Voyage of the violin

People in the Italian city of Venice were treated to a free concert on Saturday when a giant violin floated down the Grand Canal, ferrying a string quartet from the Benedetto Marcello Conservatory, who performed Vivaldi's Four Seasons for their audience.

The hand-carved violin-shaped boat, named "Violin of Noah" and measuring 12m long, was built during the pandemic by Venetian artist Livio De Marchi in collaboration with the Venice Development Consortium.

De Marchi, informally known as the Carpenter of Venice, has produced many other floating sculptures, including a wooden Ferrari.

The project is dedicated to those who have died from Covid-19, as well as Venice's emergence from the pandemic and the city's connection to art, culture and music.

Over the course of its hour-long voyage, the concert attracted other small vessels that accompanied the violin through Venice.

The journey ended at the church of La Salute, which was built as an offering to the Virgin Mary for delivering the city from a plague that swept through it in 1630.

The violin is made from about a dozen different kinds of wood and is powered by an internal motor.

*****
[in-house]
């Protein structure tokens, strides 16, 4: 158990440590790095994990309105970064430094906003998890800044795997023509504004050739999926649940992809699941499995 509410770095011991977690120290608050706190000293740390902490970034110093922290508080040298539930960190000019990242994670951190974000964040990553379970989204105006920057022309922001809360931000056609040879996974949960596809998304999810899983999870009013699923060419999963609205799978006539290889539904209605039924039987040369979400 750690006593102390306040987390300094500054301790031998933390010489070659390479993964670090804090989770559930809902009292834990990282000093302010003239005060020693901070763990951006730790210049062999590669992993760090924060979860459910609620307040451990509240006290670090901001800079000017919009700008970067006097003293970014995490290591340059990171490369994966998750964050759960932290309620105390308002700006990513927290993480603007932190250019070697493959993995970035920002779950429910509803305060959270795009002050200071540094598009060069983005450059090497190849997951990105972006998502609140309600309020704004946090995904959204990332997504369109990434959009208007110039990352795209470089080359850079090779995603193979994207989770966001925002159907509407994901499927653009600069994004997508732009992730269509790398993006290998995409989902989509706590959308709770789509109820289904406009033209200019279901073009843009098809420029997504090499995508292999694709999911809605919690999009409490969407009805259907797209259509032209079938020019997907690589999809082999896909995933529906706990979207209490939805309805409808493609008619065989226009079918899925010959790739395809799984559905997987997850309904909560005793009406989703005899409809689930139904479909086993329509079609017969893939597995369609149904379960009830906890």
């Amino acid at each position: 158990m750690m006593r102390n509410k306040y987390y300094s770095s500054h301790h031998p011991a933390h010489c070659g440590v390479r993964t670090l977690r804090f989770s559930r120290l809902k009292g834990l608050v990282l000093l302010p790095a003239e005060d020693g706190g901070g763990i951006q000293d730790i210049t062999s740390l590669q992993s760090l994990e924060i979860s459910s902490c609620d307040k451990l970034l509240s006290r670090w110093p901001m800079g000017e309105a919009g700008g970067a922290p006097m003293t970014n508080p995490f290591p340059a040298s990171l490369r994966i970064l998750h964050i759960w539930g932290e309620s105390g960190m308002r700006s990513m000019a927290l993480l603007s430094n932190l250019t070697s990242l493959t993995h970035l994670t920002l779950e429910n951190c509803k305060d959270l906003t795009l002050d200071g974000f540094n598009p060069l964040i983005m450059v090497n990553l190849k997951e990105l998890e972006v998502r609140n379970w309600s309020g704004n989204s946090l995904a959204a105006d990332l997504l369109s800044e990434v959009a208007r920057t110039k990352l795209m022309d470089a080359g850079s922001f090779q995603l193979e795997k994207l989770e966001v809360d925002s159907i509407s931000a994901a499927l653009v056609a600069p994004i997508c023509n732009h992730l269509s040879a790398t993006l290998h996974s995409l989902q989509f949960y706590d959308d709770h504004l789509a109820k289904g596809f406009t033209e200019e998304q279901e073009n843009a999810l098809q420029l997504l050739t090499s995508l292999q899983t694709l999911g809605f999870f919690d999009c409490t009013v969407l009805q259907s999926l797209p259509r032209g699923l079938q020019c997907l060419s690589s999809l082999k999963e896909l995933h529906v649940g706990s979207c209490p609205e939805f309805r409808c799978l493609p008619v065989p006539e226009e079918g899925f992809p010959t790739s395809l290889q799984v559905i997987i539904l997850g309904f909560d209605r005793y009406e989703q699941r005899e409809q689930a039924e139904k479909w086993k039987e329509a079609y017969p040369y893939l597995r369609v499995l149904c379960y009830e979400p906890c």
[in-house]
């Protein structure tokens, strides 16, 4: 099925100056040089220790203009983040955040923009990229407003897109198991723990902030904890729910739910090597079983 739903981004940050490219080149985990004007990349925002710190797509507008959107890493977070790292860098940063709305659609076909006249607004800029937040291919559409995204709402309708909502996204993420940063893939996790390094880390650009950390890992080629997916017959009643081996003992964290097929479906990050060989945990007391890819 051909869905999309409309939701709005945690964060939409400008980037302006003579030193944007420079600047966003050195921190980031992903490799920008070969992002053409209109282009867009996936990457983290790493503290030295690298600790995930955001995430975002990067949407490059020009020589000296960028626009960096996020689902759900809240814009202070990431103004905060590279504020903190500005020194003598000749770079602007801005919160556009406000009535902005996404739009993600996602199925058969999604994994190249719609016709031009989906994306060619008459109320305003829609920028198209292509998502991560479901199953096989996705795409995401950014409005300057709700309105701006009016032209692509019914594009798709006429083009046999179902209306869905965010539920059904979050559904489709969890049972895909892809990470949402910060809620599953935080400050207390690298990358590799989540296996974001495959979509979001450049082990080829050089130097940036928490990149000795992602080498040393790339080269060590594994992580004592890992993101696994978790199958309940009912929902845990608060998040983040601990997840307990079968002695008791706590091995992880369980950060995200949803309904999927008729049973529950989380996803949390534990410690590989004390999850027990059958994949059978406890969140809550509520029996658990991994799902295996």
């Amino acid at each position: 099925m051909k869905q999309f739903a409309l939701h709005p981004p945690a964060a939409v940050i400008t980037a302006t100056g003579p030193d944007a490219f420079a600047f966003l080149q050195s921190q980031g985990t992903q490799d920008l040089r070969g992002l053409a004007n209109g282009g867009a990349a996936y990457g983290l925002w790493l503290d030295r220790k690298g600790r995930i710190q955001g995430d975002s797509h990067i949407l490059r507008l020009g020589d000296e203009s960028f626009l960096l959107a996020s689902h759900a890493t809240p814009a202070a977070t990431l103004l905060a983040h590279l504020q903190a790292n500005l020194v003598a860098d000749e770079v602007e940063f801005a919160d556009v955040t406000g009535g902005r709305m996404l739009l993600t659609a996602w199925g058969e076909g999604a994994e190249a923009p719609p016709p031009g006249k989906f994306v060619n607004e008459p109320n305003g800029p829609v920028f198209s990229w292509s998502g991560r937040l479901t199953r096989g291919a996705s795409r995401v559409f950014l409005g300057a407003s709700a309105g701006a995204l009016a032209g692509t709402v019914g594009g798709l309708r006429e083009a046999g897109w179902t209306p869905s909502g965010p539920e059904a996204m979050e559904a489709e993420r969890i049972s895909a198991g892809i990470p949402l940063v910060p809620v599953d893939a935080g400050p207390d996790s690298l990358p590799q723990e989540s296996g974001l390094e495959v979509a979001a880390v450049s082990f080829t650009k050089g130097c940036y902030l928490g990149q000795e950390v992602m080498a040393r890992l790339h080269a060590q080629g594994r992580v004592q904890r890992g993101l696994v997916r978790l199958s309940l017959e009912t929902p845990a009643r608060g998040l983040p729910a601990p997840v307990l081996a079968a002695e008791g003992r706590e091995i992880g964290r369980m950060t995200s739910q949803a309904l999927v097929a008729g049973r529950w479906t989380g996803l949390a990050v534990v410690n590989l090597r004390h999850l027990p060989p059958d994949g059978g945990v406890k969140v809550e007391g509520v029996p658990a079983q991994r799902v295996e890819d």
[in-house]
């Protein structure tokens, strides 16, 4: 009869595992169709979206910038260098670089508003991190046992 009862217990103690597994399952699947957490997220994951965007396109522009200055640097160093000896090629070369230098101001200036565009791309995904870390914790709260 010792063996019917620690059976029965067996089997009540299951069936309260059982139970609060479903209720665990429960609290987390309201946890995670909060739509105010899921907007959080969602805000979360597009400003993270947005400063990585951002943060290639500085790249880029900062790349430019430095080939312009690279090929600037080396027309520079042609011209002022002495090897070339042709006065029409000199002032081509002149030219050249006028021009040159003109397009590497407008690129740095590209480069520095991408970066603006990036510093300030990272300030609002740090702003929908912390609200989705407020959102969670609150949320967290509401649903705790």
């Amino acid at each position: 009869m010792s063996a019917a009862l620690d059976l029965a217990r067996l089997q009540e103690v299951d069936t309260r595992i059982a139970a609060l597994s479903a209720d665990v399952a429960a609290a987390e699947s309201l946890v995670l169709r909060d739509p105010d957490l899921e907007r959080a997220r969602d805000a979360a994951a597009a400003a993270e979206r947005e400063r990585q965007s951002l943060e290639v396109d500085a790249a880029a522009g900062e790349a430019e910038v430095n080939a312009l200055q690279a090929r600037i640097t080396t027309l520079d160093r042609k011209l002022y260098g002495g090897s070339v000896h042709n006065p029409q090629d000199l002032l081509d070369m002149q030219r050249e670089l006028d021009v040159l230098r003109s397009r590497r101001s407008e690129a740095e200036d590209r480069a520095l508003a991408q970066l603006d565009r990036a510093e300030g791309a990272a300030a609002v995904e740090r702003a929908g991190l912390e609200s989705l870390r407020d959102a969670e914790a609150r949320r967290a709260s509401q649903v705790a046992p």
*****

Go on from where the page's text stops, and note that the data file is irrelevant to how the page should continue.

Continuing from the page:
"As Noah put the animals on board the ark to save them, we will spread art through music on this violin," De Marchi told Venezia Today last month.

Travel restrictions to curb the spread of Covid-19 halted tourism to one of the world's most visited cities.

Although travel operators, hotels and restaurants in Venice suffered as a result, the city thrived in other ways.

Dolphins were spotted in the city's waterways, swimming close to St Mark's Square. Water in the city's famous canals also became clearer, thanks to a drop in boat traffic during lockdowns.

Large cruise ships have since been banned from Venice and a €10 (S$16) tourism tax has been introduced as the authorities work to curb over-tourism in the city.


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